The fastest video compression I have seen so far is using the x264 command line tool with its “ultrafast” preset. The resulting file has no audio, so it requires an extra step with QuickTime to finish the process. I recently review the compression software Elgato Turbo.264 HD Software Edition, and it was indeed faster than iTunes and QuickTime Player when converting to iPhone-compatible videos, but I noticed that x264 was faster still. Here are the steps you can take for “ultrafast” video compression.

Command Line

You will need to install x264, which I won’t go through here.

We will compress a copy of Big Buck Bunny for our example.

We use x264 to compress the video to an MKV file. It is possible to compile x264 with MP4 support, but my copy of x264 doesn’t have that compiled in. In this case I will compress to an iPhone-compatible size.

x264 --preset ultrafast --video-filter resize:480,270 
  -o x264-bbb.mkv

QuickTime Player 7

Now we move to QuickTime Player 7 (formerly QuickTime Player Pro). You’ll probably need to install Perian in order to read the MKV file with QuickTime. Open the source file and the MKV file in QuickTime Player 7. You may need to drag the MKV file onto the QuickTime icon to open it.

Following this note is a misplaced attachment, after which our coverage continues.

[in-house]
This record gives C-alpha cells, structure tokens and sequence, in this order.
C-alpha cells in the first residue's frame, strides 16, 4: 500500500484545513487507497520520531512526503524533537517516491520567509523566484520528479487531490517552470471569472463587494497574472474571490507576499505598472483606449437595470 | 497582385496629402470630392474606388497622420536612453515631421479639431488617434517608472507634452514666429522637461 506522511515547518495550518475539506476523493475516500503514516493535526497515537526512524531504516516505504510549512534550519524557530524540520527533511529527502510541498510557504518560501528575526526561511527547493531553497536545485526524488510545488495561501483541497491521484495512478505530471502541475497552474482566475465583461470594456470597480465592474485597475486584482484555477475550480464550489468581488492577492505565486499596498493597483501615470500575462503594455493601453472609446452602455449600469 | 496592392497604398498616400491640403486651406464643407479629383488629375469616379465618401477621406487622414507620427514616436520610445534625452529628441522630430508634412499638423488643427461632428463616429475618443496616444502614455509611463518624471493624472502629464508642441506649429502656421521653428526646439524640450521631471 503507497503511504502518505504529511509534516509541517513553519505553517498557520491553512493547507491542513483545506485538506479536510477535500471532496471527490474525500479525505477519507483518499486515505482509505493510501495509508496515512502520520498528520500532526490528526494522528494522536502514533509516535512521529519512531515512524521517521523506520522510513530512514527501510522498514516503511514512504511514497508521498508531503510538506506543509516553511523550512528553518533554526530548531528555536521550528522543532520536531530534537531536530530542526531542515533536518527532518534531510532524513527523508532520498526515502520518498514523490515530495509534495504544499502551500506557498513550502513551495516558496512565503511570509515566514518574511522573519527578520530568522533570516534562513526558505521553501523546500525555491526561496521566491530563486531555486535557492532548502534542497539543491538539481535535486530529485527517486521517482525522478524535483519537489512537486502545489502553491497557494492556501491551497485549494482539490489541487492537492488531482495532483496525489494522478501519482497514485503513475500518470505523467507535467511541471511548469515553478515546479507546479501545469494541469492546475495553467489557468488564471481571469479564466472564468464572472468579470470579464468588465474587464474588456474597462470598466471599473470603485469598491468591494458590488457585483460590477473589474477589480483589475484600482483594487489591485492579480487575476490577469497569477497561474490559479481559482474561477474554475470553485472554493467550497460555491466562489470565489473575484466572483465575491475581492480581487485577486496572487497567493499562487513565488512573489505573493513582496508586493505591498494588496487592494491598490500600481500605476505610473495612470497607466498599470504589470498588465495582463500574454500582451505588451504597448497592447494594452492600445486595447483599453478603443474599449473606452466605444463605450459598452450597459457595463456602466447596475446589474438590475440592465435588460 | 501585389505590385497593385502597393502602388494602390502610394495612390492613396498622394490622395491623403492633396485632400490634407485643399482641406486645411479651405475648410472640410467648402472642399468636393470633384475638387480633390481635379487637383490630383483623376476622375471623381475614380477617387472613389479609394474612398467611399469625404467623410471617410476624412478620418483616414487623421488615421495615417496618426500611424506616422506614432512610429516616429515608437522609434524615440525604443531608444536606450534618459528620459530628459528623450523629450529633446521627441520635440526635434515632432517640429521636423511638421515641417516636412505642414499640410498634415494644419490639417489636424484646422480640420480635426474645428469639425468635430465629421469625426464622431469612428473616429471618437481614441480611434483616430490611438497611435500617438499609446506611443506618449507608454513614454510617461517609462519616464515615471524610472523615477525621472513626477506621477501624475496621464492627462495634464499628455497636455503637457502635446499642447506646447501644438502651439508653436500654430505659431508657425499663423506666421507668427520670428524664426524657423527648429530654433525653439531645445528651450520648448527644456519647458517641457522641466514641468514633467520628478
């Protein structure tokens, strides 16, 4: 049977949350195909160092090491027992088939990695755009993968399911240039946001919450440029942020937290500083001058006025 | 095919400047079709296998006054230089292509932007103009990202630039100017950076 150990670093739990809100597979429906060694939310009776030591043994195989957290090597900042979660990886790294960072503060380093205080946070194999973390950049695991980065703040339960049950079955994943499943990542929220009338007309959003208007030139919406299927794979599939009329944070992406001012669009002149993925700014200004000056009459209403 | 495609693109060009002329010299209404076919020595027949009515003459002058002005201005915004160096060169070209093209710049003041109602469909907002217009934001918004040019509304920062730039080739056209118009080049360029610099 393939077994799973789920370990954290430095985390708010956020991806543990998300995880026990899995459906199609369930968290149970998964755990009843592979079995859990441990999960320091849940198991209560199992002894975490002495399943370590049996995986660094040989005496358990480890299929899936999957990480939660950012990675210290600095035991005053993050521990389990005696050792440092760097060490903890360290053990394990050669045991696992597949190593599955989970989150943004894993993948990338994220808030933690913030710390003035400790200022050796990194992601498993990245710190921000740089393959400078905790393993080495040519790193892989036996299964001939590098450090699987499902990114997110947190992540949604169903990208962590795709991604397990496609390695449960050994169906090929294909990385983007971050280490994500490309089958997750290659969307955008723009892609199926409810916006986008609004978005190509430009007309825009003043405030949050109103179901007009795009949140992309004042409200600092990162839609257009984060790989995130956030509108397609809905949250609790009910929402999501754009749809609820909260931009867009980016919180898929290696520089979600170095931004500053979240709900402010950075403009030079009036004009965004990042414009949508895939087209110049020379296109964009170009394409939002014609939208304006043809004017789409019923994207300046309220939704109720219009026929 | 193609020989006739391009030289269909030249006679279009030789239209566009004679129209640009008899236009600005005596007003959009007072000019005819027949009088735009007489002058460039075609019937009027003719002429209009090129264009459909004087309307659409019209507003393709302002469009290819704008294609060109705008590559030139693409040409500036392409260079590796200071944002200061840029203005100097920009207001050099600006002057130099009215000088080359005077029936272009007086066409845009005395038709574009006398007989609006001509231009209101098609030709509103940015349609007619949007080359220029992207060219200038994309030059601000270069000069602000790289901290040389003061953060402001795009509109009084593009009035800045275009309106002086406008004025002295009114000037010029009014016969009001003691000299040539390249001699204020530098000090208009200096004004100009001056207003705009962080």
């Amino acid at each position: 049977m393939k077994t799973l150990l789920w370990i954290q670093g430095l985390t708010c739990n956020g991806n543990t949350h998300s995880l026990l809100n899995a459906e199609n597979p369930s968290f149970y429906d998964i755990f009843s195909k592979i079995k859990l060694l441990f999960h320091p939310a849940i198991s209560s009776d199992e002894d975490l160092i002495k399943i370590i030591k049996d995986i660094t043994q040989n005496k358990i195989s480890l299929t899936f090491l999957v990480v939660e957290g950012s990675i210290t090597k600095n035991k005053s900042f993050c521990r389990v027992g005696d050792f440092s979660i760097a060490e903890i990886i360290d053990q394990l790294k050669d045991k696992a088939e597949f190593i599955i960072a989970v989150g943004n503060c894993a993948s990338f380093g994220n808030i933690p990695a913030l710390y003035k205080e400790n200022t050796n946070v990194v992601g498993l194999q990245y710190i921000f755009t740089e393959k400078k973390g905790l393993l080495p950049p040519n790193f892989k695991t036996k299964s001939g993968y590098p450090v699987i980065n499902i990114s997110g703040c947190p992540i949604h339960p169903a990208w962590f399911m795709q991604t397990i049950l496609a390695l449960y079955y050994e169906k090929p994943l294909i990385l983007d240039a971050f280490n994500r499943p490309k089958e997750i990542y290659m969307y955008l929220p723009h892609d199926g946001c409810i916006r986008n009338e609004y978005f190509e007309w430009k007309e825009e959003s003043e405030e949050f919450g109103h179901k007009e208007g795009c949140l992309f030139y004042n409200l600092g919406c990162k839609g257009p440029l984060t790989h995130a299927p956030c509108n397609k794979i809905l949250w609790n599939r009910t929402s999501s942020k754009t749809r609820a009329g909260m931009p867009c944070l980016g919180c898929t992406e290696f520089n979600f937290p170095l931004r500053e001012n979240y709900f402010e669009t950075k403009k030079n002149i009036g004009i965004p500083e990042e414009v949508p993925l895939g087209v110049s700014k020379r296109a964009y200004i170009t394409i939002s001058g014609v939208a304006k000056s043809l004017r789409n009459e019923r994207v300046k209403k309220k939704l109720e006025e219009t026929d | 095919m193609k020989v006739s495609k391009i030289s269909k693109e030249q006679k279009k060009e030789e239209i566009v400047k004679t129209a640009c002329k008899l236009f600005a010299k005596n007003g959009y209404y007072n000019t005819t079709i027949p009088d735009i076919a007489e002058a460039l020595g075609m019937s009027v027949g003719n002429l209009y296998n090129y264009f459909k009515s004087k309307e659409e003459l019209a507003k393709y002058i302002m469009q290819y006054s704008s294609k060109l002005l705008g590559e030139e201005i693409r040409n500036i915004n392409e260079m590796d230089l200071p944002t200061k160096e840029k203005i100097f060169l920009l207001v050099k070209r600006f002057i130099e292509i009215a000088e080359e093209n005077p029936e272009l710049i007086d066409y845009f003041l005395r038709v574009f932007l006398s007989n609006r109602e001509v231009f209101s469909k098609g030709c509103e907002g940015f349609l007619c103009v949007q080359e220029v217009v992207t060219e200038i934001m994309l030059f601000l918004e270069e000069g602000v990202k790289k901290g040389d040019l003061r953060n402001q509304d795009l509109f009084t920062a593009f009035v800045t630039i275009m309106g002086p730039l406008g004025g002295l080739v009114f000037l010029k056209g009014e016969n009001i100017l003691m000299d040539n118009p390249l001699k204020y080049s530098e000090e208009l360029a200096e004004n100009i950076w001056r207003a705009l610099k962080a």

With the source video window in the front, select Show Movie Properties (Cmd-J) from the Window menu. Select the sound or audio track and click Extract.

With the new “Untitled” window in the front, choose Select All (Cmd-A) and Copy (Cmd-C) from the Edit menu.

With the MKV window in the front, click the left arrow |&lt to be sure you are at the beginning of the video, and select Add to Movie (Cmd-Opt-V) from the Edit menu.

You now have video and audio, but you probably do not want it in an MKV file. Next we will export to MPEG4 but without having to do any more encoding.

Select Export (Cmd-E) from the File menu. Select Movie to MPEG-4 from the Export popup list. Click the Options button. In both the Video and Audio tabs make sure you have Passthrough selected in the Video Format and Audio Format popup lists. Click OK and then Save.


It is a bit of a hassle, but you can get some screaming fast video conversions done this way. Using the ultrafast preset, I compressed a feature length movie in 6 minutes as opposed to the 32 minutes that iTunes took and the 26 minutes that QuickTime Player took.